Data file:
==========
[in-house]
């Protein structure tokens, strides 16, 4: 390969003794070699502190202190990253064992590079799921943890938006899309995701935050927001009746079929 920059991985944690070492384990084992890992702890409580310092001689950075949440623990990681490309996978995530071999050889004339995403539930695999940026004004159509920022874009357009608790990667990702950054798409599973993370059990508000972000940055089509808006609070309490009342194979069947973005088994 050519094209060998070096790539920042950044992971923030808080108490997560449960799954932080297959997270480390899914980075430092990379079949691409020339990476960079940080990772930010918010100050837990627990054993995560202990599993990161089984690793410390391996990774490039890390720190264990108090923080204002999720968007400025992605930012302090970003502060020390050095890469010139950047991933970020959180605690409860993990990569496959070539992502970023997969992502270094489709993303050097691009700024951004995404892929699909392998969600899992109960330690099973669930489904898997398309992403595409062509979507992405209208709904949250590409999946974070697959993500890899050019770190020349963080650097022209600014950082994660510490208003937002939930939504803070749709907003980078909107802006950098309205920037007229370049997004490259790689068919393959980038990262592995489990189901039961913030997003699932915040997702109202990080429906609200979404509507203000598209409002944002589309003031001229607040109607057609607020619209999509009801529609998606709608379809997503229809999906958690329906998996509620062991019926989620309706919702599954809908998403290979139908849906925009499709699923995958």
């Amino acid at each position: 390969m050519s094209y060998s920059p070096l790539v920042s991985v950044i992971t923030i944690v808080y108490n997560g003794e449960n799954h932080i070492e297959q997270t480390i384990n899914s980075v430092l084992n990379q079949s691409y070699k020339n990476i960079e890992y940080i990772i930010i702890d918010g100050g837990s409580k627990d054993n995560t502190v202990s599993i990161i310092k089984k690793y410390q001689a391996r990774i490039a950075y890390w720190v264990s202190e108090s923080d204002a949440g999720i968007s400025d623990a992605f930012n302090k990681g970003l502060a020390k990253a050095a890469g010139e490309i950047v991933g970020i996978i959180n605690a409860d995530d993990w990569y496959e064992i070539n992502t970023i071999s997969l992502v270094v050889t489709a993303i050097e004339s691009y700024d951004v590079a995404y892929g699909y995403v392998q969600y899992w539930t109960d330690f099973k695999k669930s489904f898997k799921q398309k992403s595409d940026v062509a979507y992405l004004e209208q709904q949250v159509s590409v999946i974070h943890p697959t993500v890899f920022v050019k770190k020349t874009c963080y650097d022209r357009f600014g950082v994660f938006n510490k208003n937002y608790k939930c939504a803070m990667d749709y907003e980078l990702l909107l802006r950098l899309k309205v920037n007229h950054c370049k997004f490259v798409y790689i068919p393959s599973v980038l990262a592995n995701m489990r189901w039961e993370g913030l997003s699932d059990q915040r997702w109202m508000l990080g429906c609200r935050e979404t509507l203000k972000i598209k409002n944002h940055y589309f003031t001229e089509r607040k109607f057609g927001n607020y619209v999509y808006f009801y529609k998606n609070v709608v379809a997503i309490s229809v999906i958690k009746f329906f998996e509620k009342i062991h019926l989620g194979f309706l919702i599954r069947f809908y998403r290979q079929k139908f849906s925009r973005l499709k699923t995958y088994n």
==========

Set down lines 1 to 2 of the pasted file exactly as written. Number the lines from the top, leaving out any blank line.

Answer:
[in-house]
């Protein structure tokens, strides 16, 4: 390969003794070699502190202190990253064992590079799921943890938006899309995701935050927001009746079929 920059991985944690070492384990084992890992702890409580310092001689950075949440623990990681490309996978995530071999050889004339995403539930695999940026004004159509920022874009357009608790990667990702950054798409599973993370059990508000972000940055089509808006609070309490009342194979069947973005088994 050519094209060998070096790539920042950044992971923030808080108490997560449960799954932080297959997270480390899914980075430092990379079949691409020339990476960079940080990772930010918010100050837990627990054993995560202990599993990161089984690793410390391996990774490039890390720190264990108090923080204002999720968007400025992605930012302090970003502060020390050095890469010139950047991933970020959180605690409860993990990569496959070539992502970023997969992502270094489709993303050097691009700024951004995404892929699909392998969600899992109960330690099973669930489904898997398309992403595409062509979507992405209208709904949250590409999946974070697959993500890899050019770190020349963080650097022209600014950082994660510490208003937002939930939504803070749709907003980078909107802006950098309205920037007229370049997004490259790689068919393959980038990262592995489990189901039961913030997003699932915040997702109202990080429906609200979404509507203000598209409002944002589309003031001229607040109607057609607020619209999509009801529609998606709608379809997503229809999906958690329906998996509620062991019926989620309706919702599954809908998403290979139908849906925009499709699923995958």